Kenya Needs a Well Coordinated Data Centers Investment Policy and Strategy

The growth of online content consumption fueled by the trinity of cheaper smart phones, social media and 4G is evident everywhere you look. Your average mama mboga, office workmate, spouse is today a regular consumer and producer of content such as video clips, photos (mostly memes) and posts to social media more often. The popularity of Facebook, Instagram, TikTok, WhatsApp, YouTube, video and audio streaming such as Netflix, Showmax and Viusasa says it all.

This therefore means that content providers need to ensure higher levels of service quality by improving their systems to cope with the demand and deliver the expected experience. One example is that these days YouTube Videos rarely buffer like they did 6 years ago because YouTube is storing those popular videos in Nairobi and not in a data center in Europe or the US.

This drive to deliver a good user experience by the providers means that they have to depend more and more on the public cloud infrastructure. This infrastructure is run by cloud providers such as Google, Amazon Web services (AWS), Microsoft, Alibaba, and many more. These cloud providers on the other hand, lease data centers (DCs) from private investors such as the Africa Data Centers and iColo.
The reason why these content providers use the public cloud is because of how it is designed to be fault tolerant and always avail services at the expected quality.

Cloud Infrastructure 101

The public cloud is designed in such a way that cloud services are provided as close to the consumers as possible without compromising service levels and availability. To do this, cloud providers have points of presence where they avail cloud services from. These points of presence are region based, so there would be Asia North region, Asia South, Africa North, Africa South, Europe East etc. Within these regions, they have city regions or zones. For example Africa South region can have Capetown, Durban and Johannesburg zones.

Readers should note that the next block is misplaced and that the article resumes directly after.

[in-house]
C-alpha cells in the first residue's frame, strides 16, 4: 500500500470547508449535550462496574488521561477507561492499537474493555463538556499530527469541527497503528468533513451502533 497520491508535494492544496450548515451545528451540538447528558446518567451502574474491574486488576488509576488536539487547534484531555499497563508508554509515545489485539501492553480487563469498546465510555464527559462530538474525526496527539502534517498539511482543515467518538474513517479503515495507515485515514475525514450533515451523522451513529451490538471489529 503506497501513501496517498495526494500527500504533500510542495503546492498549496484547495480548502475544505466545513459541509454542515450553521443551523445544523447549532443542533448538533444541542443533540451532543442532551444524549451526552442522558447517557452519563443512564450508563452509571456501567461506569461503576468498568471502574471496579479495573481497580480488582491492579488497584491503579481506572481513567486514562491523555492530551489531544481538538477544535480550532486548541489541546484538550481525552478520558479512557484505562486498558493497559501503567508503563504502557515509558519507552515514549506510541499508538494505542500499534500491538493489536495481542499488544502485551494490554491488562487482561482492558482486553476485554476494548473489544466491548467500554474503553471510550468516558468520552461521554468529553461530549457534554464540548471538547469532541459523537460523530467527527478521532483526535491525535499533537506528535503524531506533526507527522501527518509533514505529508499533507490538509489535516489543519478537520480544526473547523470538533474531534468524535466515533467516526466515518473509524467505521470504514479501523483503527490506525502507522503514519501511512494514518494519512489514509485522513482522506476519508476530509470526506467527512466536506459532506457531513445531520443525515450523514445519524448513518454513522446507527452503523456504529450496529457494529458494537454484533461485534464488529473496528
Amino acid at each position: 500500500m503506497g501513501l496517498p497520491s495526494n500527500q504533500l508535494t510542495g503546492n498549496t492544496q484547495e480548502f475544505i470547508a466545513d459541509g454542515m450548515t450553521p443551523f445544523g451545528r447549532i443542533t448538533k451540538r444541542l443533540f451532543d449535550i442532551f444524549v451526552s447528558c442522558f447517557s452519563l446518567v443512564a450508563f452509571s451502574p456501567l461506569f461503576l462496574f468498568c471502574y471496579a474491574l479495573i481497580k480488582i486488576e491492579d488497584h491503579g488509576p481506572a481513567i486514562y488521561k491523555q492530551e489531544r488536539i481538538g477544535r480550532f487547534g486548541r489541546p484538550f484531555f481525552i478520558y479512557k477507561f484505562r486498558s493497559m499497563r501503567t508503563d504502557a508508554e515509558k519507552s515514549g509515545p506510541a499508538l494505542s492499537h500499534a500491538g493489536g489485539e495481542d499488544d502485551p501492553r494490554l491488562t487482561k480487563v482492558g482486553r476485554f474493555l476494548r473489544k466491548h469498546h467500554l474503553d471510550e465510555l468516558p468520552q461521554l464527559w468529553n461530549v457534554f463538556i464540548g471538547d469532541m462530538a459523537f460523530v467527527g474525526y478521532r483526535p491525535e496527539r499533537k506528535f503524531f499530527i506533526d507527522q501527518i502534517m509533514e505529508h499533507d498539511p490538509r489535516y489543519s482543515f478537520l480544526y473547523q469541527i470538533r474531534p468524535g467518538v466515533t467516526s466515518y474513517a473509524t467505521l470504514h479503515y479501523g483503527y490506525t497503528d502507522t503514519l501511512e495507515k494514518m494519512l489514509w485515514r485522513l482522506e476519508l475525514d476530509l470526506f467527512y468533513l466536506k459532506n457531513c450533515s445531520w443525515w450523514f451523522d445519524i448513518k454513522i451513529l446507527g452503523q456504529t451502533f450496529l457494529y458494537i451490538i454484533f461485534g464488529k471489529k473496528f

Within these zones they have data centers that are at least 60miles apart from each other and interconnected with high speed cables. To ensure high availability, many cloud providers usually have at least data centers in a zone. so using the example above, there would be three data centers in Durban area separated by at least 60 miles, same for Capetown and Johannesburg

Is Kenya ready?

With the example above, it means that for Kenya to be attractive to cloud operators, we must invest in DCs in a way that will make it attractive for providers seeking reliable infrastructure to provide content from. At the moment, when I take stock of our status, I believe there is room for improvement in as far as preparing the country to being a destination to cloud providers. The location of current DCs and future planned ones doesn’t inspire confidence on the service reliability from these DCs by would be customers.

The Africa Data Center- ADC at Nairobi (Mombasa road) is by far the best run and largest data center in East Africa, closely followed by the iColo data centers in Mombasa and Nairobi (Karen). Safaricom also runs a Data center in Thika town. There is ongoing investment by Huawei and a local partner in a Data center in Mombasa and also the government DC in Konza that is currently in makeshift modular structures as a proper one is being set up.